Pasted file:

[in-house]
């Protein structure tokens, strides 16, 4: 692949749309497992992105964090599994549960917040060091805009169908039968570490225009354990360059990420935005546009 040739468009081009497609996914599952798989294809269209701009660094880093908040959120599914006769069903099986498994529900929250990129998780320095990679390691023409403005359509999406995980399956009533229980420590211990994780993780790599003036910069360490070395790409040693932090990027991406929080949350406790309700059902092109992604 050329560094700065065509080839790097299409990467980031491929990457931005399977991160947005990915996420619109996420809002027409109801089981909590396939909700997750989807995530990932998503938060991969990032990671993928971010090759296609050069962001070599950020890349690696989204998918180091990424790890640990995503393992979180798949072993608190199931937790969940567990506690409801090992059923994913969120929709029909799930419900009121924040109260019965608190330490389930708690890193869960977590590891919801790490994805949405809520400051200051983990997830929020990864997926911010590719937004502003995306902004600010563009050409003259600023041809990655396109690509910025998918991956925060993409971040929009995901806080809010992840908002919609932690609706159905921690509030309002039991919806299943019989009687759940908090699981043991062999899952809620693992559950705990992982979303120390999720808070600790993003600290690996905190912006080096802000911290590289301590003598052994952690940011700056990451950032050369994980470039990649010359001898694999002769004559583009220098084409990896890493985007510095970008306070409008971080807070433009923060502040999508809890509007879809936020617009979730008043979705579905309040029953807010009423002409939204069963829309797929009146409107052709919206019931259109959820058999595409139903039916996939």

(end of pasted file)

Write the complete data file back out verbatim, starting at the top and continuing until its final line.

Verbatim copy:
[in-house]
């Protein structure tokens, strides 16, 4: 692949749309497992992105964090599994549960917040060091805009169908039968570490225009354990360059990420935005546009 040739468009081009497609996914599952798989294809269209701009660094880093908040959120599914006769069903099986498994529900929250990129998780320095990679390691023409403005359509999406995980399956009533229980420590211990994780993780790599003036910069360490070395790409040693932090990027991406929080949350406790309700059902092109992604 050329560094700065065509080839790097299409990467980031491929990457931005399977991160947005990915996420619109996420809002027409109801089981909590396939909700997750989807995530990932998503938060991969990032990671993928971010090759296609050069962001070599950020890349690696989204998918180091990424790890640990995503393992979180798949072993608190199931937790969940567990506690409801090992059923994913969120929709029909799930419900009121924040109260019965608190330490389930708690890193869960977590590891919801790490994805949405809520400051200051983990997830929020990864997926911010590719937004502003995306902004600010563009050409003259600023041809990655396109690509910025998918991956925060993409971040929009995901806080809010992840908002919609932690609706159905921690509030309002039991919806299943019989009687759940908090699981043991062999899952809620693992559950705990992982979303120390999720808070600790993003600290690996905190912006080096802000911290590289301590003598052994952690940011700056990451950032050369994980470039990649010359001898694999002769004559583009220098084409990896890493985007510095970008306070409008971080807070433009923060502040999508809890509007879809936020617009979730008043979705579905309040029953807010009423002409939204069963829309797929009146409107052709919206019931259109959820058999595409139903039916996939």